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Who's The Hottest Batgirl Of Them All?
Advance Review: Batgirl #45

Batgirl #45
writer: Dylan Horrocks
artists: Rick Leonardi and Jesse Delperdang

Even with a solid new art team, the still relatively young title Batgirl suffers from the same malady that plagued Green Lantern for years. Despite being the version of the character that actually sells, too much time is spent dealing with an inferiority complex toward the previous Batgirl. (However, nobody seems to care much about Betty Kane - the real first Batgirl.)

There must be a DC Bible somewhere that insists that this is how you treat a second generation hero - heck, even though Wally West has been The Flash for over two hundred issues, Geoff Johns only recently got rid of the shadow of Barry Allen. For some reason, this rule never applied when the Golden Age versions passed the mantle on to the Silver Age ones.

So despite my not having picked up this book in almost a year, I find myself facing the same dilemma. Cassandra has far more legitimate fighting skill than Barbara Gordon ever did. Part of her skill includes an ability to "read" an opponent's physicality in a way that even Batman cannot do, though it's possible the powers that be have toned down this ability. At any rate, though she may not be as keen intellectually as Barbara, this new Batgirl is clearly the one you want at your back in a fight.

And yet, to Cassandra and seemingly everyone else she almost confides in, Barbara was the better Batgirl. If only somebody would ask Barbara herself…

However, this issue deals with the shallowest aspect of the comparison, and if I must be true to my fanboy self, it's also the aspect where, yeah, Barbara wins: the costume.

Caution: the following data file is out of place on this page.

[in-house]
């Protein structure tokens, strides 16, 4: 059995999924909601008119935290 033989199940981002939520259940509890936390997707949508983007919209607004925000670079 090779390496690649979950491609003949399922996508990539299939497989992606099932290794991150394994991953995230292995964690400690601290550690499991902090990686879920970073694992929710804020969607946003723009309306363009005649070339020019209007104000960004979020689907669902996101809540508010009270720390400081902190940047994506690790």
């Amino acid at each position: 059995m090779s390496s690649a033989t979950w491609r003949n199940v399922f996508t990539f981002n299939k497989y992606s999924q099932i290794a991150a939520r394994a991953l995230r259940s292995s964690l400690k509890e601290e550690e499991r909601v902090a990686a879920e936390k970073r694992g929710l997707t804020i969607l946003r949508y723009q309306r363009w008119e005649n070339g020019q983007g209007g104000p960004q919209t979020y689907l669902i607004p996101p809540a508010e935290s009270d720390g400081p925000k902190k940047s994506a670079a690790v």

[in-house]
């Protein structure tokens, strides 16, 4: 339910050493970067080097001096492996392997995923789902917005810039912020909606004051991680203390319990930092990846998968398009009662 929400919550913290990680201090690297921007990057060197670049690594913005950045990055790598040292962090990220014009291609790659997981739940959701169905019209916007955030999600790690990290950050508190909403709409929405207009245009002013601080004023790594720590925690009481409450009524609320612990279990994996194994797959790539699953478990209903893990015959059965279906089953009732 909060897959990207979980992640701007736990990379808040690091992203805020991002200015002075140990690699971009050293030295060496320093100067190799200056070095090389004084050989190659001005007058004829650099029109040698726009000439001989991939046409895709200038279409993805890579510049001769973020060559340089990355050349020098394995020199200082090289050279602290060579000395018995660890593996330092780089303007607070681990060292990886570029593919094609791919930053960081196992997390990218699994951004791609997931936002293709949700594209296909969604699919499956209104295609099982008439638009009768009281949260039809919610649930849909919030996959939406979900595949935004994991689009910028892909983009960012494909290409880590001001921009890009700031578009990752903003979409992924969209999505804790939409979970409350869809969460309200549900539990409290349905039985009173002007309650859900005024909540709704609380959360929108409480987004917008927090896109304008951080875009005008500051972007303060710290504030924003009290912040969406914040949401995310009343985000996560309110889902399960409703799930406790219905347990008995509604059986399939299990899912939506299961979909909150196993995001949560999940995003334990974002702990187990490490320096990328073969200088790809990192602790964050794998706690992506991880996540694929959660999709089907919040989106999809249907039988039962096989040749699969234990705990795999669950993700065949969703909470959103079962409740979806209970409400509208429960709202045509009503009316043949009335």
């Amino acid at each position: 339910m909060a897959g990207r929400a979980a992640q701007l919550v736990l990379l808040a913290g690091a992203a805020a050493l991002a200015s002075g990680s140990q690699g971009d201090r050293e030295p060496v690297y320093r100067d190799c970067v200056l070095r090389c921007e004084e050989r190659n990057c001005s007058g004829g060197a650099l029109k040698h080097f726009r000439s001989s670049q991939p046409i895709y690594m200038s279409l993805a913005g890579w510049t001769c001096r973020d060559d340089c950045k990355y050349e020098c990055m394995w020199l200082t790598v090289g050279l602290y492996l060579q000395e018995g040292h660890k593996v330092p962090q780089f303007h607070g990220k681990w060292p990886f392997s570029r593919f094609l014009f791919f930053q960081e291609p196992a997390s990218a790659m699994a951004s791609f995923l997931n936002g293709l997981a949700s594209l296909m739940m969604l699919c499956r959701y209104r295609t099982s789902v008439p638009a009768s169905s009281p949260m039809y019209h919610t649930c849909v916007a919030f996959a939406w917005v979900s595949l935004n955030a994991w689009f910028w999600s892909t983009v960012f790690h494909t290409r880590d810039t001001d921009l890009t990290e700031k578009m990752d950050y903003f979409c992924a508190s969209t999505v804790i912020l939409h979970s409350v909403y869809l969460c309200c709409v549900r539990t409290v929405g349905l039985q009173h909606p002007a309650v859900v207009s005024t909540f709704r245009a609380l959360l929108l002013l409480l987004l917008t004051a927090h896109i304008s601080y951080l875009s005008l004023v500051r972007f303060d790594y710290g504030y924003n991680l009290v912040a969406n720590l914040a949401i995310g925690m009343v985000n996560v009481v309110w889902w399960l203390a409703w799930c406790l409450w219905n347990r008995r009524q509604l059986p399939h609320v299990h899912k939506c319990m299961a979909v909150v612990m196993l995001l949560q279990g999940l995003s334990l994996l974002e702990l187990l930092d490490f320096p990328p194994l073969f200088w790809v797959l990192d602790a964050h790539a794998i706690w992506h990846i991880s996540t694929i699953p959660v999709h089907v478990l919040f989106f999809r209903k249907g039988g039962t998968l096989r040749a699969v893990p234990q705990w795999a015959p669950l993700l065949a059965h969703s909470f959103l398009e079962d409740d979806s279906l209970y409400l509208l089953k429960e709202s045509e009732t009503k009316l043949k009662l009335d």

Even the normally hormonally-controlled Tim Drake can't help but be nonplussed at Cassie wearing the costume. "In fact," he gasps mid-battle, "I can't believe I never noticed it before, but you are one very hot…" Before he can finish, a thug cold cocks him. Good thing, too, because Cassandra could kill a man with just her thumb.

So what makes the difference? A casual survey around the office comes up with "it's the high-heeled boots," which indeed become a plot point as Cassandra breaks one. There's also the simple difference that you can actually see some of the person underneath in the original costume, rather than the stark black faceless number the new Batgirl favors.

And in some ways, that's a theme to this whole book. Cassandra has no idea who she really is under the mask, having been raised only to be a perfectly obedient assassin. When a drugged out woman accuses her of having no soul, the remark stings Batgirl. Not only because it might be true, but also because she doesn't understand the actual concept of a soul. In a somewhat too clever parallel on Horrocks' part, the new drug on the street is also called "Soul," making some people placid and turning others into raging brutes (mentally, not physically).

A dual quest, then, begins. But it feels like we've been down this road before. At least the new art team makes it look fresh. Leonardi's style allows teens to look like teens, and though Delperdang tends to be a blocky, scratchy inker, he has learned to tone it down a bit. It still looks like Klaus Janson crossed with Jack Kirby, but that seems to be the unofficial house style on Gotham-set books. Still, Leonardi's fluidity shines through, making the book look cleaner than when I left it.

The popularity of Barbara Gordon does not elude me. It's obvious from the excellent Batgirl: Year One mini-series that not only is there deserved affection for the character, there's untapped potential. But if we're going to deal with our current status quo, let us just admit that any good "original" Batgirl stories are simply going to be in the past. If anybody had thought she was that cool back in the eighties, editorial wouldn't have let Alan Moore paralyze her. (The same thing applies to Supergirl and The Flash - their deaths were shocking, but let's also remember that neither had a book by the time those stories came around.)

This Batgirl has held her own far longer than Barbara Gordon. So let's let her accept it, start figuring out who she is, and then explore the consequences of that. Even Kyle Rayner finally accepted that he makes a cool Green Lantern, even if H.E.A.T. doesn't agree.


Derek McCaw

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